>> the sequence 0, 1, 0, 1, 0, 1, ....

    >
    > FYI the value of "rand() % 1" is identically 0. Except it may be
    > considerably slower than just writing "0".
    >


    Not if your compiler has a good optimizer... ;-)

    --
    +----------------------------------------------------------------+
    | Charles and Francis Richmond richmond at plano dot net |
    +----------------------------------------------------------------+
    Charles Richmond, Oct 24, 2008
    #7
  8. Charles Richmond <> writes:
    > CBFalconer wrote:
    >> wrote:
    >>> Paul Hsieh <> wrote:
    >>>
    >>>> No C compiler's rand() that I have ever seen has, by itself, a
    >>>> worse effect on random output than that.
    >>> Then you've never seen the truely bad BSD rand() that fostered
    >>> most of the paranoia about rand. With it, rand() % 1 generated
    >>> the sequence 0, 1, 0, 1, 0, 1, ....

    >> FYI the value of "rand() % 1" is identically 0. Except it may be
    >> considerably slower than just writing "0".
    >>

    >
    > Not if your compiler has a good optimizer... ;-)


    Maybe. rand() has side effects, so a call to it can't be optimized
    away, *unless* the compiler can prove that the side effects don't
    affect the program's output.

    --
    Keith Thompson (The_Other_Keith) <http://www.ghoti.net/~kst>
    Nokia
    "We must do something. This is something. Therefore, we must do this."
    -- Antony Jay and Jonathan Lynn, "Yes Minister"
    Keith Thompson, Oct 24, 2008
    #8
  9. On Oct 22, 11:48 pm, Paul Hsieh <> wrote:
    > On Oct 22, 6:04 pm, Rich Fife <> wrote:
    >
    > > Quick rand() question:

    >
    > > I know you're not supposed to use "rand() % 1024" for instance,
    > > because it focuses on the lower bits. However, it seems to me
    > > that given that the argument is not a power of two (or near a
    > > power of two), that this is not an issue. The upper bits will
    > > participate equally in the result with the lower. Am I missing
    > > something?

    >
    > Yes, you are missing some mathematical analysis to back up what you
    > just said. If you do (rand() % 1023) on Microsoft Visual C++ or
    > WATCOM C/C++, 32 of the possible outputs will have an extra 3% bias no
    > matter how good your random number generator is.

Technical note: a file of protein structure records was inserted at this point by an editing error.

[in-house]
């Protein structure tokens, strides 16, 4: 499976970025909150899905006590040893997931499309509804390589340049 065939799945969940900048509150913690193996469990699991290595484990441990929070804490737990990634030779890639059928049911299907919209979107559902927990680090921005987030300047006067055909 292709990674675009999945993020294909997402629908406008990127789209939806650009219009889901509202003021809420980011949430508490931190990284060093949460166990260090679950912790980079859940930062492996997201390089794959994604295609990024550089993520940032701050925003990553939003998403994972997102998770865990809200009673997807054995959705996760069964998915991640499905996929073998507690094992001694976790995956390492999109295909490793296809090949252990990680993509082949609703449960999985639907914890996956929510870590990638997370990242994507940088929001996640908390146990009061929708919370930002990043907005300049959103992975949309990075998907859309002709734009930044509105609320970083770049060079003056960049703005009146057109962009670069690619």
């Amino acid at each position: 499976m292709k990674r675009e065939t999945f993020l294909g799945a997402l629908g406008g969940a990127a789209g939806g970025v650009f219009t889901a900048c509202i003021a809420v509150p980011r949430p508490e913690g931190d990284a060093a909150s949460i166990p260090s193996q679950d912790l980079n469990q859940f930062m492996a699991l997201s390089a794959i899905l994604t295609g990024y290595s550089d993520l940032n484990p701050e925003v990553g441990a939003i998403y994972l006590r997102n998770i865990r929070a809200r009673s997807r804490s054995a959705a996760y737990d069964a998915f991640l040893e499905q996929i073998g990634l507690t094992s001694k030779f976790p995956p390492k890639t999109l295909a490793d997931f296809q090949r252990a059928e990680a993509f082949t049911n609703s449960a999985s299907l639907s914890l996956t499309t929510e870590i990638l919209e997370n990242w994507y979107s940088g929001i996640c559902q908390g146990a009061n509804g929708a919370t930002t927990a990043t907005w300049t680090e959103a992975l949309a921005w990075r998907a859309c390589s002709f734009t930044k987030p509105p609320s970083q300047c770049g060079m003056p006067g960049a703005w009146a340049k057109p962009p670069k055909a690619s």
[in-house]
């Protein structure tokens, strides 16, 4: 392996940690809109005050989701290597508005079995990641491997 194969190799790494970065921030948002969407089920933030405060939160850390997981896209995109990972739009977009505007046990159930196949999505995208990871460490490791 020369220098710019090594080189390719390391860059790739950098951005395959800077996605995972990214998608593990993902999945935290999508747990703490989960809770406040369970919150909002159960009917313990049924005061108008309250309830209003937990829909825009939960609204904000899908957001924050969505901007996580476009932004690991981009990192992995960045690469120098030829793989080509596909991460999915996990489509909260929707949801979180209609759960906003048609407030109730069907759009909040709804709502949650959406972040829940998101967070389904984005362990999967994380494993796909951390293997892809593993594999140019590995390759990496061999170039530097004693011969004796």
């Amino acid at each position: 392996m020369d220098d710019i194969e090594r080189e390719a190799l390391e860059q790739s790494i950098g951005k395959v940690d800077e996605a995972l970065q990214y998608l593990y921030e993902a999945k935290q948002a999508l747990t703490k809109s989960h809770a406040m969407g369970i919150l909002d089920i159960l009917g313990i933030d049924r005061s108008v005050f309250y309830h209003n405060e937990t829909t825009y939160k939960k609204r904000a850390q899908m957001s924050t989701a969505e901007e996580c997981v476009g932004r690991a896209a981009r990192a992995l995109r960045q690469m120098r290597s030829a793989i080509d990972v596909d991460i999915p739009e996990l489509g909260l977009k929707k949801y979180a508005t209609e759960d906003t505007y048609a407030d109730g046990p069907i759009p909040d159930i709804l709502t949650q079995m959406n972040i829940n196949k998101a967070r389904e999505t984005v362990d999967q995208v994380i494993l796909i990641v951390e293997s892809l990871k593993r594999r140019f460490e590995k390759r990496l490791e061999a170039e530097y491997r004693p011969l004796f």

Well, 3% certainly meets the informal meaning of small. If your
    problem
    is such that you are worried about the 3% you should probably be more
    worried about the fact that the rand() you are using has an output
    space of only 16 bits.

    > No C compiler's
    > rand() that I have ever seen has, by itself, a worse effect on random
    > output than that.


    Then you have not seen a rand() implementation that switched parity
    on each call. I understand such an implementation not only existed
    but
    was relatively widespread.

    >
    > The C.L.C. FAQ about this gives extremely misleading advice on this
    > point and it should seriously be ignored.


    No. Using the advice given in the C.L.C. means that you will get
    reasonable
    results, even if rand() implementation is poor, as long as rand()
    produces
    integers that are more or less uniformly distributed in 0...RAND_MAX.
    If you use the "rand() % n" technique you have no such guarantee.
    The bias is small. Do not confuse detectablity with importance.
    (The use of "signifcance" in the term "statistical significance"
    leads many people astray).

    - William Hughes
    William Hughes, Oct 24, 2008
    #9
  10. William Hughes <> writes:

    >> No C compiler's
    >> rand() that I have ever seen has, by itself, a worse effect on random
    >> output than that.

    >
    > Then you have not seen a rand() implementation that switched parity
    > on each call. I understand such an implementation not only existed
    > but
    > was relatively widespread.


    Right you are. Here is the rand() implementation from the very
    influential 4.4BSD-Lite.

    #define RAND_MAX 0x7fffffff

    static u_long next = 1;

    int
    rand()
    {
    return ((next = next * 1103515245 + 12345) % ((u_long)RAND_MAX + 1));
    }

    void
    srand(seed)
    u_int seed;
    {
    next = seed;
    }
    Nate Eldredge, Oct 24, 2008
    #10
  11. Rich Fife

    Paul Hsieh Guest

    On Oct 23, 7:45 pm, William Hughes <> wrote:
    > On Oct 22, 11:48 pm, Paul Hsieh <> wrote:
    > > On Oct 22, 6:04 pm, Rich Fife <> wrote:
    > > > Quick rand() question:

    >
    > > > I know you're not supposed to use "rand() % 1024" for instance,
    > > > because it focuses on the lower bits.  However, it seems to me
    > > > that given that the argument is not a power of two (or near a
    > > > power of two), that this is not an issue.  The upper bits will
    > > > participate equally in the result with the lower.  Am I missing
    > > > something?

    >
    > > Yes, you are missing some mathematical analysis to back up what you
    > > just said.  If you do (rand() % 1023) on Microsoft Visual C++ or
    > > WATCOM C/C++, 32 of the possible outputs will have an extra 3% bias no
    > > matter how good your random number generator is.

    >
    > Well, 3% certainly meets the informal meaning of small.


    You might like to explain that to the average casino. Card counting
    in black
    jack gives player around a 1% advantage over the house, and the